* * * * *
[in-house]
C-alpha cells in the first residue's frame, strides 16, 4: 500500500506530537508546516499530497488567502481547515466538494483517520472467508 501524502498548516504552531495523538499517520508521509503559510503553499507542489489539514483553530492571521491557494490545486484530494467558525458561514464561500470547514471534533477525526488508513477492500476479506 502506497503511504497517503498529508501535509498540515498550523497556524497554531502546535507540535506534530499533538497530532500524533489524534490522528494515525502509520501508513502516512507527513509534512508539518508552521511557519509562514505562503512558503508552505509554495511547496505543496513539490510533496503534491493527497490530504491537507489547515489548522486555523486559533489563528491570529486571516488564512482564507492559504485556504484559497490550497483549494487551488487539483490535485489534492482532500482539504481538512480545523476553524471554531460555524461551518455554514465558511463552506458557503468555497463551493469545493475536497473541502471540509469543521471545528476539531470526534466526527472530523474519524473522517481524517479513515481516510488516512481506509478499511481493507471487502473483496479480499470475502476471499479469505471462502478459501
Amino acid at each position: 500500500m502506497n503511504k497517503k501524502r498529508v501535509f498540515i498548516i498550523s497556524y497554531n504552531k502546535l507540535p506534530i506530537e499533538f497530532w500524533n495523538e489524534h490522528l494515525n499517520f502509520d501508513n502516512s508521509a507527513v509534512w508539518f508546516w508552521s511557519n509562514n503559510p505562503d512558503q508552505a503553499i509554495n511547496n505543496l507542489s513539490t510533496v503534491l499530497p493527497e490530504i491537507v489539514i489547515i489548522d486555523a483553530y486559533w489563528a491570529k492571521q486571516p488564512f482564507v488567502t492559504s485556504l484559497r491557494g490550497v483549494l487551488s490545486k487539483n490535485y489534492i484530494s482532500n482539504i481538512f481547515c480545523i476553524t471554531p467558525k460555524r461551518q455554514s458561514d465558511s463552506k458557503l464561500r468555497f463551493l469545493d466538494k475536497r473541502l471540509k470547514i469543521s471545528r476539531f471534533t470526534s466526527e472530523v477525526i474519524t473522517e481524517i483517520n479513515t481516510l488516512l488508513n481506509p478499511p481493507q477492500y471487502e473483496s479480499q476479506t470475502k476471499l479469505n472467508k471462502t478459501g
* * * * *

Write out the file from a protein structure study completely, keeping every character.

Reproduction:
[in-house]
C-alpha cells in the first residue's frame, strides 16, 4: 500500500506530537508546516499530497488567502481547515466538494483517520472467508 501524502498548516504552531495523538499517520508521509503559510503553499507542489489539514483553530492571521491557494490545486484530494467558525458561514464561500470547514471534533477525526488508513477492500476479506 502506497503511504497517503498529508501535509498540515498550523497556524497554531502546535507540535506534530499533538497530532500524533489524534490522528494515525502509520501508513502516512507527513509534512508539518508552521511557519509562514505562503512558503508552505509554495511547496505543496513539490510533496503534491493527497490530504491537507489547515489548522486555523486559533489563528491570529486571516488564512482564507492559504485556504484559497490550497483549494487551488487539483490535485489534492482532500482539504481538512480545523476553524471554531460555524461551518455554514465558511463552506458557503468555497463551493469545493475536497473541502471540509469543521471545528476539531470526534466526527472530523474519524473522517481524517479513515481516510488516512481506509478499511481493507471487502473483496479480499470475502476471499479469505471462502478459501
Amino acid at each position: 500500500m502506497n503511504k497517503k501524502r498529508v501535509f498540515i498548516i498550523s497556524y497554531n504552531k502546535l507540535p506534530i506530537e499533538f497530532w500524533n495523538e489524534h490522528l494515525n499517520f502509520d501508513n502516512s508521509a507527513v509534512w508539518f508546516w508552521s511557519n509562514n503559510p505562503d512558503q508552505a503553499i509554495n511547496n505543496l507542489s513539490t510533496v503534491l499530497p493527497e490530504i491537507v489539514i489547515i489548522d486555523a483553530y486559533w489563528a491570529k492571521q486571516p488564512f482564507v488567502t492559504s485556504l484559497r491557494g490550497v483549494l487551488s490545486k487539483n490535485y489534492i484530494s482532500n482539504i481538512f481547515c480545523i476553524t471554531p467558525k460555524r461551518q455554514s458561514d465558511s463552506k458557503l464561500r468555497f463551493l469545493d466538494k475536497r473541502l471540509k470547514i469543521s471545528r476539531f471534533t470526534s466526527e472530523v477525526i474519524t473522517e481524517i483517520n479513515t481516510l488516512l488508513n481506509p478499511p481493507q477492500y471487502e473483496s479480499q476479506t470475502k476471499l479469505n472467508k471462502t478459501g